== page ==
Design a Healthy Home: 100 Ways to Transform Your Space for Physical and Mental Wellbeing by Oliver Heath: Simple, practical advice on how to design your home for health and happiness through modifications in lighting, air quality, acoustics, temperature, color, and more.
Design the Home You Love: Practical Styling Advice to Make the Most of Your Space by Lee Mayer: A fresh and accessible guidebook to the complicated world of interior design.
Made for Living: Collected Interiors for All Sorts of Stylesby Amber Lewis: Tricks of the trade from a trendsetting designer known for creating effortlessly layered looks and modern eclectic styles.
Home Stories: Design Ideas for Making a House a Homeby Kim Leggett: Everyone has a story worth telling, and every room can become part of that story. Learn how to create rooms filled with warmth, meaning, and your own unique story of home.
Feels Like Home: Relaxed Interiors for a Meaningful Lifeby Lauren Liess: Explore the emotional connection between home decoration and one’s daily life through the lens of a popular social media and TV star.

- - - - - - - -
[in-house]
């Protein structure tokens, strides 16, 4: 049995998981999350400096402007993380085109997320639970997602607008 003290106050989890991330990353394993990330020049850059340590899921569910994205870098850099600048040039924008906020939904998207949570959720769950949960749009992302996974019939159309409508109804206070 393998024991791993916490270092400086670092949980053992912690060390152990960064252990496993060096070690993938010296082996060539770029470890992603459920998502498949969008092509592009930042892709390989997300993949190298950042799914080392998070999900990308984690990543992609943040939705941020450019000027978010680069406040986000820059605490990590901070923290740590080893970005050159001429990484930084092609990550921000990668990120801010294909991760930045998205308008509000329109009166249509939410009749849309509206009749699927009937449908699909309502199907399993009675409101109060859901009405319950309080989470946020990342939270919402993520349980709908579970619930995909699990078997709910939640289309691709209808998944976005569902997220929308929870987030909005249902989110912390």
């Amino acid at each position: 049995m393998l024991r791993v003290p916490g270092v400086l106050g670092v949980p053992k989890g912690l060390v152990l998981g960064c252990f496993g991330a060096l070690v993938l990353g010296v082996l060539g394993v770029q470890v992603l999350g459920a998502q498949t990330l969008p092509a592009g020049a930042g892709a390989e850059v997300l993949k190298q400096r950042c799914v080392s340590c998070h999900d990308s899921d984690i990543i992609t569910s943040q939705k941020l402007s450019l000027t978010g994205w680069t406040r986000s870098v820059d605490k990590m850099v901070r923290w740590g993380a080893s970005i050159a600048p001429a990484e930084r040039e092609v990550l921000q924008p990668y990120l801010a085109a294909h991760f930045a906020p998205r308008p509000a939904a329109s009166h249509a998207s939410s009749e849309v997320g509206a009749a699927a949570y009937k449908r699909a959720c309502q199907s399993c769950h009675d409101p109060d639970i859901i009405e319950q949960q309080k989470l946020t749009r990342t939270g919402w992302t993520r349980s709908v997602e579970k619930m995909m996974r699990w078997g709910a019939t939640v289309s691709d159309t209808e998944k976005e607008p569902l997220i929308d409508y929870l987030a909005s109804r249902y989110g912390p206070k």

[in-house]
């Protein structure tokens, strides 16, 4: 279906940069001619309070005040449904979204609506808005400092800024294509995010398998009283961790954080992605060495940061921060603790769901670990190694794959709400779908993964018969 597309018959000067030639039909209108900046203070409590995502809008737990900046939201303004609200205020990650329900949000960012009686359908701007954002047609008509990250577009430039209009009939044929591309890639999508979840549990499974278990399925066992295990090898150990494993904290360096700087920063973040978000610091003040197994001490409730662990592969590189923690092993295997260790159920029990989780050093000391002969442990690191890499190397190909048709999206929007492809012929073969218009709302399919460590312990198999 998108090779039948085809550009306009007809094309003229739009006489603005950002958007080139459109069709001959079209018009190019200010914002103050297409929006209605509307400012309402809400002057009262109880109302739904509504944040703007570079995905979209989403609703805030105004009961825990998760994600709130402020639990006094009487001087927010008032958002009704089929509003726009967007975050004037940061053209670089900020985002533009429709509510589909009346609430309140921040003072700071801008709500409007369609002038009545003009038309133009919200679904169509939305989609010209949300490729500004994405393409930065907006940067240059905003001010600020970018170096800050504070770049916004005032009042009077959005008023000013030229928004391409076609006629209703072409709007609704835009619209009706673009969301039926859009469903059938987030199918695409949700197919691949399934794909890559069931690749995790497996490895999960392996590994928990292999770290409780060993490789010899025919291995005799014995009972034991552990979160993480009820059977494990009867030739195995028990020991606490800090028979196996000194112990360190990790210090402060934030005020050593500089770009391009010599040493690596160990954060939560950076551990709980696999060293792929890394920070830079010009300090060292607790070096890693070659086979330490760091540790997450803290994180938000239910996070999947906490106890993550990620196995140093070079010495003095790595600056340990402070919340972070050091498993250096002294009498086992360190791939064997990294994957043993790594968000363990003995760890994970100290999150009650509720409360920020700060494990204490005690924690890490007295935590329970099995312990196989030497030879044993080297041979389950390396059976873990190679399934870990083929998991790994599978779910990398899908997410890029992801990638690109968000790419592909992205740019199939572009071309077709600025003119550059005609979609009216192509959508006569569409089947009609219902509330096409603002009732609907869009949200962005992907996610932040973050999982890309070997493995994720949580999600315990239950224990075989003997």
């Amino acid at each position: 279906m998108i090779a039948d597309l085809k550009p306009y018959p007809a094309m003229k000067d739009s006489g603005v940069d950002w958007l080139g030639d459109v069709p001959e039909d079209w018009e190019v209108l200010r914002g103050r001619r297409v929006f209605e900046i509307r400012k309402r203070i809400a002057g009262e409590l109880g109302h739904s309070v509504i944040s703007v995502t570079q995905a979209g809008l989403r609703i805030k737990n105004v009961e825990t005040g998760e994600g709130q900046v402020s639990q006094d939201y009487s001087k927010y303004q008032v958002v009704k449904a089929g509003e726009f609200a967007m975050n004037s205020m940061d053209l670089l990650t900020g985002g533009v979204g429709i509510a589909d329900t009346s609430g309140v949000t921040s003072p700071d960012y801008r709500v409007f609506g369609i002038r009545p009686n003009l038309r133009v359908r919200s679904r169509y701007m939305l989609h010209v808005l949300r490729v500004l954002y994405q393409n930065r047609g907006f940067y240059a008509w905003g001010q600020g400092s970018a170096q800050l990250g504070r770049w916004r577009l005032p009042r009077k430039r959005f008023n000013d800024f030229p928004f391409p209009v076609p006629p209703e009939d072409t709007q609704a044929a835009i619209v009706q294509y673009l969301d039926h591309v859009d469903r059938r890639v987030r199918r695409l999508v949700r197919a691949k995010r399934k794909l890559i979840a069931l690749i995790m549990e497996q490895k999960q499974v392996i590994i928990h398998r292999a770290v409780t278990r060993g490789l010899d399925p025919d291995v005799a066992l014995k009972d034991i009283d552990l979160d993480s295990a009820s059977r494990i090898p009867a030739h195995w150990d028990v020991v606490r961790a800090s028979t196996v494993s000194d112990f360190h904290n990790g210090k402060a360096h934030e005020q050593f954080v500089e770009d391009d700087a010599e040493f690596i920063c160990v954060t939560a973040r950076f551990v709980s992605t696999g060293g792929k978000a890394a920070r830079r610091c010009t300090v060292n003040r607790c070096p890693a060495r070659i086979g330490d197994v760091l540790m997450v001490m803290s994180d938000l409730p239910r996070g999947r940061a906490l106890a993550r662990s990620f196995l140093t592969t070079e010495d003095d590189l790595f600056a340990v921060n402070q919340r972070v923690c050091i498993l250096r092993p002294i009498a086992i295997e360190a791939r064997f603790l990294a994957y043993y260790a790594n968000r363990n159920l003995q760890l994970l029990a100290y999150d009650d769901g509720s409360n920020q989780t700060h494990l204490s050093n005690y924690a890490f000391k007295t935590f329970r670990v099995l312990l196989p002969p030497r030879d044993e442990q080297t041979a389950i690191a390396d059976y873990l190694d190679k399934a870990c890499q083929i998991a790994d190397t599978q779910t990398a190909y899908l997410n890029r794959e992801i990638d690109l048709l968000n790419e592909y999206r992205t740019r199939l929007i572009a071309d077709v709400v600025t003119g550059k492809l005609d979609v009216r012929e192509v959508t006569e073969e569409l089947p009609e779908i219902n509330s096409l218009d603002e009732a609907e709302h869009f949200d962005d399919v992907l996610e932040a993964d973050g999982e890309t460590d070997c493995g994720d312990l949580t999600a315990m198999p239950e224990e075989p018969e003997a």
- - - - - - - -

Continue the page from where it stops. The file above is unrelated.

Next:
House to Home: Designing Your Space for the Way You Liveby Devi Dutta-Choudhury: A modern guide to home improvement that will help you create a dynamic, comfortable space that supports your life and the way you want to live.
Hygge & West Home: Design for a Cozy Lifeby Christiana Coop and Aimee Lagos: These notable tastemakers have curated a look into 20 covetable homes designed to promote feelings of coziness, companionship, and comfort.
Bringing the Outdoors In
Home Sweet Houseplant: A Room-by-Room Guide to Plant Decor by Baylor Chapman: Houseplants have the ability to instantly elevate the look of your home and add your own special flourishes. This book shows you where — and how — to begin.
Wild Interiors: Beautiful Plants in Beautiful Spaces by Hilton Carter: A journey in greenery led by the bestselling author’s unique eye and love of plants to show you how to create luscious interiors that not only look amazing but are good for your well-being, too.
Decorating with Plants: What to Choose, Ways to Style, and How to Make Them Thrive by Baylor Chapman: Nothing can add energy, style, and that essential “lived-in-ness” to home spaces better than a little bit of green. Chapman shows us where to begin.
Houseplants for All: How to Fill Any Home with Happy Plants by Danae Horst: A useful guide to selecting and growing plants for your home, including a plant profile quiz.
Handpicked: Simple, Sustainable, and Seasonal Flower Arrangements by Ingrid Carozzi: Organized by season, Carozzi’s book reveals her secrets for creating flower arrangements that are modern, original, and organic in style.